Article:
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Guide to Norwich
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Visitor's Guide to Norwich

Visitor's Guide to Norwich These days Norwich may be famous for Alan Partridge, the Canaries and shopping, but East Anglia’s capital city also has a rich history, which helps make it the region’s top destination for tourists.

Perhaps the first thing you notice on arriving in this cosmopolitan city is its wealth of breathtaking architecture, from the 900-year-old Norwich Cathedral [map] and 12th century Norwich Castle [map] to The Forum [map], a strikingly modern glass building on Millennium Place.

Other attractions worth checking out include Strangers’ Hall [map], a domestic life museum, Bridewell Museum [map] for an insight into the city’s industrial past, and Dragon Hall [map], the only surviving 15th century trading hall in Western Europe.

At the Origins heritage centre [map] in The Forum, you can step back in time to explore 2,000 years of East Anglian history. Just next door you’ll find the city’s central library, with plenty of restaurants nearby and even an ice skating rink outside in the winter.

The city is also famous for its churches, so don’t leave Norwich without paying a visit to at least one of the 33 medieval flint-built churches dotted around the place, and, of course, the Roman Catholic Cathedral.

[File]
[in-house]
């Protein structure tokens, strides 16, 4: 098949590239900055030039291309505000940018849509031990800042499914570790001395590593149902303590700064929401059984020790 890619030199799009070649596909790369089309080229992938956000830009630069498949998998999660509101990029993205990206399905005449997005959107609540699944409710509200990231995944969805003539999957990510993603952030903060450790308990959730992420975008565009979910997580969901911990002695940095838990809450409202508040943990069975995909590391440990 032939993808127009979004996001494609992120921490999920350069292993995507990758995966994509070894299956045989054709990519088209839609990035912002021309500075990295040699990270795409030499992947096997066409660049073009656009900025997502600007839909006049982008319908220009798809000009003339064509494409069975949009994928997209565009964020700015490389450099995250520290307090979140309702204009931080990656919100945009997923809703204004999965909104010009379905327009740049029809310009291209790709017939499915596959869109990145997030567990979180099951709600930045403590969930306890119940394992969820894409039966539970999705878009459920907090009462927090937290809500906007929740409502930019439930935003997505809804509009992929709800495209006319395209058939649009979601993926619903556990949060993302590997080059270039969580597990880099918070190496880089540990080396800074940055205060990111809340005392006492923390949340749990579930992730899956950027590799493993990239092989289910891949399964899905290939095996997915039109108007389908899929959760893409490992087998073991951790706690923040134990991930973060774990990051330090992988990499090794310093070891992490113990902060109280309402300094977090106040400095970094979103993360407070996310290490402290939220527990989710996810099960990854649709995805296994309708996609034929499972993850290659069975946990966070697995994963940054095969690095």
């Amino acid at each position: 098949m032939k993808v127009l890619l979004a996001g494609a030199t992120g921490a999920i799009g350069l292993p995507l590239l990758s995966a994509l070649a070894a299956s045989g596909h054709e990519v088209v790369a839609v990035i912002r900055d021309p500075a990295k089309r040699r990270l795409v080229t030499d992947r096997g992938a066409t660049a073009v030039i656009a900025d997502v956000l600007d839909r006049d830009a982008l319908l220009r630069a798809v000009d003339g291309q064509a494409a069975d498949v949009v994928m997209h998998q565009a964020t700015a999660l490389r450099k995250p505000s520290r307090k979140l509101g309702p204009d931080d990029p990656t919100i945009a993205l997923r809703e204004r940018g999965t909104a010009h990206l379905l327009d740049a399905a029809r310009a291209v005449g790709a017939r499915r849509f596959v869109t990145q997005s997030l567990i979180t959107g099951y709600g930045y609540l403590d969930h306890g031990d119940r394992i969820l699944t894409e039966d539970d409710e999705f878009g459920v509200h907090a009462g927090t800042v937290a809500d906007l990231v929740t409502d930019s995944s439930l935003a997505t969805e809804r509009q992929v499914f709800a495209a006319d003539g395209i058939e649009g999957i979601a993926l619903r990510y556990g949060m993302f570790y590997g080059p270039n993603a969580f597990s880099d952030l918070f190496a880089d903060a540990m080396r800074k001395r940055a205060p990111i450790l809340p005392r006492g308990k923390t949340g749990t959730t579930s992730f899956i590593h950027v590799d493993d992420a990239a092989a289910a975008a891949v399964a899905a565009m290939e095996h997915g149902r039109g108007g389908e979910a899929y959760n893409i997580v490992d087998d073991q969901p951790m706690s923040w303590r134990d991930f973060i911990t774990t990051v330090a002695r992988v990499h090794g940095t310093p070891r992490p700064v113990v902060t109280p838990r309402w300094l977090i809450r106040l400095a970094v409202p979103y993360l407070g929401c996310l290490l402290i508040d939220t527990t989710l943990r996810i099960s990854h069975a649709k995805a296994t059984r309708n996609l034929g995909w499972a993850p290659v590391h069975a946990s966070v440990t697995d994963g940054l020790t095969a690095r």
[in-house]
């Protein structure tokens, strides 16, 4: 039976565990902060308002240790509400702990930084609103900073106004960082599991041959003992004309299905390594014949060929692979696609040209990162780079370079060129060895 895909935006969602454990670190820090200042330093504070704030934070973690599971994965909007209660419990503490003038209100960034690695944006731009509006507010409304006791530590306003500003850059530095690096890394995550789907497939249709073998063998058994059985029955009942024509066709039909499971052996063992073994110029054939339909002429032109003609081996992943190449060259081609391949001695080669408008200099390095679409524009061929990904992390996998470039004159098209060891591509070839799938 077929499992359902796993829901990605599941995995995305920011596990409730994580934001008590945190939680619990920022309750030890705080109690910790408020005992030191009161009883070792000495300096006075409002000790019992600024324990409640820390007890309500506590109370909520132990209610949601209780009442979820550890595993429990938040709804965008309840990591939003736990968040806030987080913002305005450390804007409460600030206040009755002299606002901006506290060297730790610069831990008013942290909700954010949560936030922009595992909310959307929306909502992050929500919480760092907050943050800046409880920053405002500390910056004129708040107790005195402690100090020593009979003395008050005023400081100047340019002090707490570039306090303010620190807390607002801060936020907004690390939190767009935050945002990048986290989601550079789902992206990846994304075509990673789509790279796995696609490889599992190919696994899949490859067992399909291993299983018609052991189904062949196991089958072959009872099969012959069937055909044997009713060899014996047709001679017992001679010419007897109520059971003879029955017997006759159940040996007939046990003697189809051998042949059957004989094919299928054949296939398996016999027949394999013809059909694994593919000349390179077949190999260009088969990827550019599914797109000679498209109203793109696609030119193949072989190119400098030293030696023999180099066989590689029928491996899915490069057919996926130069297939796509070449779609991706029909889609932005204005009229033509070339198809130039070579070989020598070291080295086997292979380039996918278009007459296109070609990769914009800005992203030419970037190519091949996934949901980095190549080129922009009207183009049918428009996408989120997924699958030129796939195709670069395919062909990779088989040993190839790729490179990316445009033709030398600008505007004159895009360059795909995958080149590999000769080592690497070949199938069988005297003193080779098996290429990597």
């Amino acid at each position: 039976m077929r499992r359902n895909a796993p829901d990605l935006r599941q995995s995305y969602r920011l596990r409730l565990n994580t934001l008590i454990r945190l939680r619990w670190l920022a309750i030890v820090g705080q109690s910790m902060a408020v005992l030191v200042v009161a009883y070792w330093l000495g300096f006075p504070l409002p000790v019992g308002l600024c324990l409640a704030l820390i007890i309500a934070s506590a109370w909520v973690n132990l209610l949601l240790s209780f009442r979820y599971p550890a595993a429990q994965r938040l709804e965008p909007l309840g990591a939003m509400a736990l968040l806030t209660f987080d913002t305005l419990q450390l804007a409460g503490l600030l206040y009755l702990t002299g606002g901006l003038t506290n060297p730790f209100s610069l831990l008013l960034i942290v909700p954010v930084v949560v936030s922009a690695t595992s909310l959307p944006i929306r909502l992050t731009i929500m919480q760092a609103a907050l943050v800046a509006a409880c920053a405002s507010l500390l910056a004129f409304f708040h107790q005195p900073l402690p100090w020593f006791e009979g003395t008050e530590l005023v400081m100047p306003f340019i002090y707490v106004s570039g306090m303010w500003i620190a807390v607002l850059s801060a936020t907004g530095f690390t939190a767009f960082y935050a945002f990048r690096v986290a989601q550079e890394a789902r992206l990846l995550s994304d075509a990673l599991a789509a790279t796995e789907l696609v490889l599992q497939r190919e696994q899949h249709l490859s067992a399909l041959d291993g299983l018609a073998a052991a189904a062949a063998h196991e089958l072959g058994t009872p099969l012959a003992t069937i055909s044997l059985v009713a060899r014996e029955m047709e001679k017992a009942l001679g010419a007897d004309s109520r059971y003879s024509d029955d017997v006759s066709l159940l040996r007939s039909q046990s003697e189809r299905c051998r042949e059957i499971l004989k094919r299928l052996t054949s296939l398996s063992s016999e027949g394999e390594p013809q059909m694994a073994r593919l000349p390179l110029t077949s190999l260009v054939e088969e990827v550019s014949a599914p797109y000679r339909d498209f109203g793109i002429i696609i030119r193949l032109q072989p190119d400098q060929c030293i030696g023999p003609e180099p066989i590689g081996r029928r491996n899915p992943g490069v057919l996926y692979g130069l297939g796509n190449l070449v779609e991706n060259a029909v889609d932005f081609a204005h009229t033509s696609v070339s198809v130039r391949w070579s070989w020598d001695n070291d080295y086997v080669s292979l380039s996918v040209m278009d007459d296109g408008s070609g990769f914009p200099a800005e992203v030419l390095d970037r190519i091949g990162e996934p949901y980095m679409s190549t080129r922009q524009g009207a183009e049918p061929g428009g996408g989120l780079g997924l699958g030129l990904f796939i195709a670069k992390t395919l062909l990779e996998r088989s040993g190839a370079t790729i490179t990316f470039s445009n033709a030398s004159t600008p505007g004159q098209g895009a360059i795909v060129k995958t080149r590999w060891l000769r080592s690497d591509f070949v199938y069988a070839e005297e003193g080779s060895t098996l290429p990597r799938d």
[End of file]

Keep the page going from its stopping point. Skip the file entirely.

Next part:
As one of the UK’s top 10 shopping locations, Norwich is undoubtedly a shoppers’ paradise with a great mix of modern high street shops, traditional markets and designer boutiques.

Castle Mall shopping centre [map] is home to chainstores such as New Look, Boots, and Oasis, whilst Norwich’s pedestrianised shopping area on London Street and St Stephen’s Street, offers a selection of designer stores.

For speciality shops, local souvenirs, crafts and antiques head to the ancient streets of Bedford Street, Bridewell Alley, Pottergate and Elm Hill in the medieval part of town.

Those seeking entertainment will not be disappointed either as this city has the best nightlife in East Anglia, with a whole host of trendy bars, traditional pubs and fantastic nightclubs to choose from.

There are also plenty of elegant theatres and art-house cinemas, including the Theatre Royal [map] and the amateur Maddermarket Theatre [map], while live music is provided at St Andrew’s Hall [map] and The Waterfront [map].

If sport is more your style, then you won’t be disappointed either as there is a wide choice of horse racing, tennis, water sports, golf and football, including Premiership side Norwich City FC.

Finally, after all that sightseeing pay a visit to one of Norwich’s huge selection of restaurants and cafés in the city centre, including the swanky Adlard's Restaurant [map], the local favourite Britons Arms Coffee House [map], and the distinctly different Three Ways Lebanese Restaurant [map].

Norwich Festival

Culture Guide

Festivals in Norwich The Norfolk and Norwich Festival is Britain’s second oldest arts festival and attracts world-class performers from around the globe...   Norwich Culture Guide If it’s culture you’re after then you can’t go far wrong in Norwich, what with its heady mix of exciting museums, magnificent theatres, ancient buildings and state-of-the-art architecture...

Norwich History

Norfolk broads

Norwich History Norwich began life as a tiny Roman village but soon developed into one of the most influential medieval cities in England. Click here for a brief history of the city...   Norfolk Broads Why not venture out of the city to the beautifully unique Norfolk Broads, one of the most popular inland waterways in Europe visited by more than one million tourists every year...


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